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Net Exports, Consumption Volatility and International Real Business Cycle Models

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  • Andrea Raffo

    ()
    (Economic Research Federal Reserve Bank, Kansas City)

Abstract

Conventional two-country RBC models interpret countercyclical net exports as reflecting, in large part, the dynamics of capital. I show that, quantitatively, theoretical economies rely on counterfactual terms of trade effects: trade fluctuations, on the contrary, are driven primarily by consumption smoothing, thus generating procyclical net trade in goods. I then consider a class of preferences that embeds home production in a reduced form: consumption volatility increases so that countercyclical net exports reflect primarily a strong relation between import of goods and income, as in the data. The major discrepancy between theory and data concerns the variability of international prices.

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Paper provided by Society for Economic Dynamics in its series 2006 Meeting Papers with number 128.

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Date of creation: 03 Dec 2006
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Handle: RePEc:red:sed006:128

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Keywords: Net exports; Home production; Consumption volatility.;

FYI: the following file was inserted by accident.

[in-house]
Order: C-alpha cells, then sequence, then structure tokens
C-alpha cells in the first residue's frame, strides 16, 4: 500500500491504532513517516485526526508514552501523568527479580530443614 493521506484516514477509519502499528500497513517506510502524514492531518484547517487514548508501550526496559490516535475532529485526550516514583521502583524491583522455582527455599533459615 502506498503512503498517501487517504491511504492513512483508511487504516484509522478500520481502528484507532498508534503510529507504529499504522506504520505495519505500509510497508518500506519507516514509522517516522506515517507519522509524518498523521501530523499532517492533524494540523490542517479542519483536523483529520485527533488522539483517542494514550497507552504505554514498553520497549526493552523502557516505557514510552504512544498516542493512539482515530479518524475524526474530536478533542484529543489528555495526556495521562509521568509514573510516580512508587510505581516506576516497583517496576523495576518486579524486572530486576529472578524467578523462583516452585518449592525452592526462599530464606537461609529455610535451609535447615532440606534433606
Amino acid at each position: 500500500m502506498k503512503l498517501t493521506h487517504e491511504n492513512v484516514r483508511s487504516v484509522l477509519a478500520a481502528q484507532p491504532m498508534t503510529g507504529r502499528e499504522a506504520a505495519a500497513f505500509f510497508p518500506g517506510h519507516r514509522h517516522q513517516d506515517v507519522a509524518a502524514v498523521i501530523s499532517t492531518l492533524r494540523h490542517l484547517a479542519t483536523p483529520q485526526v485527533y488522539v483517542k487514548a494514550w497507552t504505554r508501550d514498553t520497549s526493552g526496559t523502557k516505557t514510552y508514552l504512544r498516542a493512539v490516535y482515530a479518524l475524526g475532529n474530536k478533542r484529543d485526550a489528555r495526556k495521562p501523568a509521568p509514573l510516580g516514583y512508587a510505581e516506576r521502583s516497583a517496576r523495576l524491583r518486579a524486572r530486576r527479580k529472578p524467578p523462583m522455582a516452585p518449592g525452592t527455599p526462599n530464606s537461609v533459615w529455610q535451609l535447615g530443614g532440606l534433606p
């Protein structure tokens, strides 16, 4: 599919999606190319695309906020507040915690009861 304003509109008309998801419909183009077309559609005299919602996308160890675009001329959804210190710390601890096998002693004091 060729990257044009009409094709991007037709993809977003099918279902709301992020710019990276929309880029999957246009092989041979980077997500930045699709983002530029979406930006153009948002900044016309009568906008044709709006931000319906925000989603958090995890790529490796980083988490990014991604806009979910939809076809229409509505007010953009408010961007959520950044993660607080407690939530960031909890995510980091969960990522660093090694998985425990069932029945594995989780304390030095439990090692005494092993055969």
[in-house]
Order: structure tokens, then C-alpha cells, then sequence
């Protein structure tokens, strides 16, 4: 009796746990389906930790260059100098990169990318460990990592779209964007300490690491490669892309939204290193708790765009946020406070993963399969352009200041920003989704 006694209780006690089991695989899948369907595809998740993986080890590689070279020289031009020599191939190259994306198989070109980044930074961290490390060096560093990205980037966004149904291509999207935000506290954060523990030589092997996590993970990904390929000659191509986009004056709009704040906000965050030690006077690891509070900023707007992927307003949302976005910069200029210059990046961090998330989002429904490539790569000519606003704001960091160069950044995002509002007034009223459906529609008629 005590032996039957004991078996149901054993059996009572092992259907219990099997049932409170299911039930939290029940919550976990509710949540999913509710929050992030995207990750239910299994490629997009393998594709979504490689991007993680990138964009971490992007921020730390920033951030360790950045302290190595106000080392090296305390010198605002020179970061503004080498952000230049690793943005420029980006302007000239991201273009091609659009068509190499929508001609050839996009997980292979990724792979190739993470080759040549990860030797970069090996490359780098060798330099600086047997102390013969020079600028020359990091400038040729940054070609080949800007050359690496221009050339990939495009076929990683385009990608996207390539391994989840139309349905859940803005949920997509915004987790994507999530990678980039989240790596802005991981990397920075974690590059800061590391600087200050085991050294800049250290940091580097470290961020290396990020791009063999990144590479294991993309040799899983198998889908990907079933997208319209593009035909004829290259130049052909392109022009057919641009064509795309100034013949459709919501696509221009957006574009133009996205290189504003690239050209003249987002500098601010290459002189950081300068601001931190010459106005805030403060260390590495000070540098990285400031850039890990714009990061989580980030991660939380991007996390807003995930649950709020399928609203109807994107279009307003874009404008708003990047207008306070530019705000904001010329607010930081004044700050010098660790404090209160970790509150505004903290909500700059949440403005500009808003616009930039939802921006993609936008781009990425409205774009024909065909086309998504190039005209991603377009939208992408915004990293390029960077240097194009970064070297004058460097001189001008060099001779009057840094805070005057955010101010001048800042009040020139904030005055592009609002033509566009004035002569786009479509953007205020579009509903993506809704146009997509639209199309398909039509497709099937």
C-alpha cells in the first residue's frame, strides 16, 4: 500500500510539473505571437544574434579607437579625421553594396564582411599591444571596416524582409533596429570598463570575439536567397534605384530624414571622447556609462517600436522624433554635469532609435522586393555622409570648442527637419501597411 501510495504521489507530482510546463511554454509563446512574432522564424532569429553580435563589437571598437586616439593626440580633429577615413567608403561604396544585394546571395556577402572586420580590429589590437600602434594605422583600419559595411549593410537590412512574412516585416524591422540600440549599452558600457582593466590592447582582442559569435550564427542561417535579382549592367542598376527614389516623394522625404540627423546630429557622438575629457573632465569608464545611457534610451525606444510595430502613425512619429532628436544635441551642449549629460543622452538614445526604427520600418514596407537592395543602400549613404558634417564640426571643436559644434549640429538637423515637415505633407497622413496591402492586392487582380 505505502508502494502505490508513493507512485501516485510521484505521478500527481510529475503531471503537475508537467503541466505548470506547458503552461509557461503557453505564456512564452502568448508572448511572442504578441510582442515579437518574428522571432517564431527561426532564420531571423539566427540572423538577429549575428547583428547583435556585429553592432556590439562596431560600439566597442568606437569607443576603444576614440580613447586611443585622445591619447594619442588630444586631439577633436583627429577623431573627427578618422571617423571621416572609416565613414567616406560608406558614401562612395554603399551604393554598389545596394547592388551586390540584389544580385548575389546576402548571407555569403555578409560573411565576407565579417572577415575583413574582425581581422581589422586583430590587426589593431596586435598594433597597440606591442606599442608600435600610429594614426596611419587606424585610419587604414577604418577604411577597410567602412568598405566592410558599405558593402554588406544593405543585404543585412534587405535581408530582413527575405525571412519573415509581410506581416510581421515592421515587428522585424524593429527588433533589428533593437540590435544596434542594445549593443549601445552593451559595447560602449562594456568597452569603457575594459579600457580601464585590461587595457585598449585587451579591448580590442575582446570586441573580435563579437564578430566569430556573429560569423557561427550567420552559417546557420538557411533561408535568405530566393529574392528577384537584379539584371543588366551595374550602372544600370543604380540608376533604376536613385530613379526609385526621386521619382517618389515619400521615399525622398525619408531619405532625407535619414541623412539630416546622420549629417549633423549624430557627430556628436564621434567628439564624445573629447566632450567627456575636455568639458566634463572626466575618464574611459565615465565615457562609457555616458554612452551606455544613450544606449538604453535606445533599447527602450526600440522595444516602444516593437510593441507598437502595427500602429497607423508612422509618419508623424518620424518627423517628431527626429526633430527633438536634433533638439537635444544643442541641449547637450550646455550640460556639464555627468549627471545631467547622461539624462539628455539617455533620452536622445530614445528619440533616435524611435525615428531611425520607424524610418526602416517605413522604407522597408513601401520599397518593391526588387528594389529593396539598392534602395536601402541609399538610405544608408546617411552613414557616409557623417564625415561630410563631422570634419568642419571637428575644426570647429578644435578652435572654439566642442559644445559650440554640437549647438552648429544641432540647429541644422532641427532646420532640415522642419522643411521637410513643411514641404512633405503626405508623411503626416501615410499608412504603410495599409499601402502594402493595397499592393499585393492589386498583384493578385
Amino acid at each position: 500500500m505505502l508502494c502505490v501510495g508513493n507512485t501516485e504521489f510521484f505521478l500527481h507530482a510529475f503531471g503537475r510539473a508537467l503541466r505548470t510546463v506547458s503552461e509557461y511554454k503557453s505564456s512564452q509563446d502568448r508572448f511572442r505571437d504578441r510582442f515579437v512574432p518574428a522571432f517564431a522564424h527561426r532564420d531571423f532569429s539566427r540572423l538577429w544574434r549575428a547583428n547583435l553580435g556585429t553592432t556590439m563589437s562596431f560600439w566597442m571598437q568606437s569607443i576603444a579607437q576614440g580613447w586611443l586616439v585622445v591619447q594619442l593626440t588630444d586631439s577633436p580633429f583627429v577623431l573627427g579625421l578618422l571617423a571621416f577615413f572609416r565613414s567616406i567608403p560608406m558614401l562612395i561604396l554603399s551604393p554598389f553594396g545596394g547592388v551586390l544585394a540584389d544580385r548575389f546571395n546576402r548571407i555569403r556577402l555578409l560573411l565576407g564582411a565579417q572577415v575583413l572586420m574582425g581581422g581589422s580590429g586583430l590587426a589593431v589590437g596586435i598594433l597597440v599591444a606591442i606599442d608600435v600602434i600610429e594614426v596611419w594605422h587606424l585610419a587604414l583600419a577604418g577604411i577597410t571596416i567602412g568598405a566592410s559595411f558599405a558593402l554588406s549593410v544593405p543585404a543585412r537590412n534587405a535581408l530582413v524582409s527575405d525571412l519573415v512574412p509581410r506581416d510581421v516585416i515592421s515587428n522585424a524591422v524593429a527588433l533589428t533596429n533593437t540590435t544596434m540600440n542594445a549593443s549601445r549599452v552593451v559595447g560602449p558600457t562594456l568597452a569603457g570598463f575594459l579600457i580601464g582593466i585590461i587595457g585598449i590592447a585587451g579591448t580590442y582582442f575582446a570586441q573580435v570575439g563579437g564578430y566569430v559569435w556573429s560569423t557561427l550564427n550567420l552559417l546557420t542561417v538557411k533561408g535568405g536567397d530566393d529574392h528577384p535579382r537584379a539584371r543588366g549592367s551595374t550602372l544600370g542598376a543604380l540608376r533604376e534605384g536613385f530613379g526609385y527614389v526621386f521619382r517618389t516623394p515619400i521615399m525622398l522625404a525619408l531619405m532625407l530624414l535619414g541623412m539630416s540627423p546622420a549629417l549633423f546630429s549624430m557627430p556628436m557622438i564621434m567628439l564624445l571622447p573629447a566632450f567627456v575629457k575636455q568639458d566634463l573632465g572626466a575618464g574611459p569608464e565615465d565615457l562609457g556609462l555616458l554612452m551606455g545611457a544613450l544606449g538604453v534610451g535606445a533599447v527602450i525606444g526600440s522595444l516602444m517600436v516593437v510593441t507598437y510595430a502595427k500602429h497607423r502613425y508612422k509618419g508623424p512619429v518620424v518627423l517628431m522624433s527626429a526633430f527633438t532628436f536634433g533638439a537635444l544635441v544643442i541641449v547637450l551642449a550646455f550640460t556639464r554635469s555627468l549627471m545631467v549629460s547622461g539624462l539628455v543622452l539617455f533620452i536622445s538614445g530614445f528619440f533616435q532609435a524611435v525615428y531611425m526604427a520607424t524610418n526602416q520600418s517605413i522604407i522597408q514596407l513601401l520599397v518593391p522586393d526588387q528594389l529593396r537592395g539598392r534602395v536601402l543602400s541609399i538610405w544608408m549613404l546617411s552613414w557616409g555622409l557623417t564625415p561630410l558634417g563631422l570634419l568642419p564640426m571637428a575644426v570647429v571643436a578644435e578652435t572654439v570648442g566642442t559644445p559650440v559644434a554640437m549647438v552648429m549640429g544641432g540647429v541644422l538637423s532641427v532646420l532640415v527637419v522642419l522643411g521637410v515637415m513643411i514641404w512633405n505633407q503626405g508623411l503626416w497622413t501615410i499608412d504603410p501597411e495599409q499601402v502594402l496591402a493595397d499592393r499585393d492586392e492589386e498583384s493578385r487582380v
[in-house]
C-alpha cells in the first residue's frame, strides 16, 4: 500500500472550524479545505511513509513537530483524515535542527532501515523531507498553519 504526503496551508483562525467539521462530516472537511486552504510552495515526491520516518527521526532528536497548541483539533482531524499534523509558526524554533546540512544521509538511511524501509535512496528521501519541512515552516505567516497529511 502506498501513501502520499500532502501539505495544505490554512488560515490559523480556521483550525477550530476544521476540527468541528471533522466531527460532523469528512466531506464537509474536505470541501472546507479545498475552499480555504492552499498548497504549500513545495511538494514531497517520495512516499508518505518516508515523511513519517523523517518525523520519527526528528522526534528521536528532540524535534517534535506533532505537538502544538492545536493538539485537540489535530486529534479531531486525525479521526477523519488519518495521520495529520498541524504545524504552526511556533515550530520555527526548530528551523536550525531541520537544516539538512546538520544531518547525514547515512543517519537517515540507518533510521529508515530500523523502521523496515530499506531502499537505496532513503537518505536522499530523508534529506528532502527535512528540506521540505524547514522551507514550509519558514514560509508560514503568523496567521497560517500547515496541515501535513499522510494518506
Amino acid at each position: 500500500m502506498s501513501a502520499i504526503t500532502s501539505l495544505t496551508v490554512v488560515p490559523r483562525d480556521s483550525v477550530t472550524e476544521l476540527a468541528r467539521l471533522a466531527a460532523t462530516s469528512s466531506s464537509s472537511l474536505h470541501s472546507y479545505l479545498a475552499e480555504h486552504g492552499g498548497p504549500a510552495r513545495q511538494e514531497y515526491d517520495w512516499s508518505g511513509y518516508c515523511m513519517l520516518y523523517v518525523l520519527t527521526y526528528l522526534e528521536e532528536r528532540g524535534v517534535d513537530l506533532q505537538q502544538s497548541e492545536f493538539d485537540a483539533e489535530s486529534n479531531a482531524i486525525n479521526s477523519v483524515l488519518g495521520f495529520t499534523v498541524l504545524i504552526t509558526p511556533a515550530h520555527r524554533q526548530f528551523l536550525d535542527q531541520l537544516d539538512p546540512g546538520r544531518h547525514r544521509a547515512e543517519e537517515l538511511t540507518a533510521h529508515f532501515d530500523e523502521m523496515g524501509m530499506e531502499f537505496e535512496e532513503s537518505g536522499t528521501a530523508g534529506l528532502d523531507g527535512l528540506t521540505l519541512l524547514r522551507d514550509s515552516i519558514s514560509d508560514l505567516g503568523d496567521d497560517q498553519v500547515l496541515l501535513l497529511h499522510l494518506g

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Cited by:
  1. Keisuke Otsu, 2008. "A Neoclassical Analysis of The Korean Crisis," Review of Economic Dynamics, Elsevier for the Society for Economic Dynamics, vol. 11(2), pages 449-471, April.
  2. Jaime Guajardo, 2008. "Business Cycles in Small Developed Economies," IMF Working Papers 08/86, International Monetary Fund.
  3. Charles Engel & Jian Wang, 2007. "International trade in durable goods: understanding volatility, cyclicality, and elastics," Globalization and Monetary Policy Institute Working Paper 03, Federal Reserve Bank of Dallas.
  4. Ippei Fujiwara, 2013. "The global impact of Chinese growth," Asia Pacific Economic Papers 399, Australia-Japan Research Centre, Crawford School of Public Policy, The Australian National University.
  5. Charles Engel & Jian Wang, 2008. "International Trade in Durable Goods: Understanding Volatility, Cyclicality, and Elasticities," NBER Working Papers 13814, National Bureau of Economic Research, Inc.
  6. Zeno Enders & Gernot J. Mueller, 2006. "S-Curve Redux: On the International Transmission of Technology Shocks," Economics Working Papers ECO2006/36, European University Institute.

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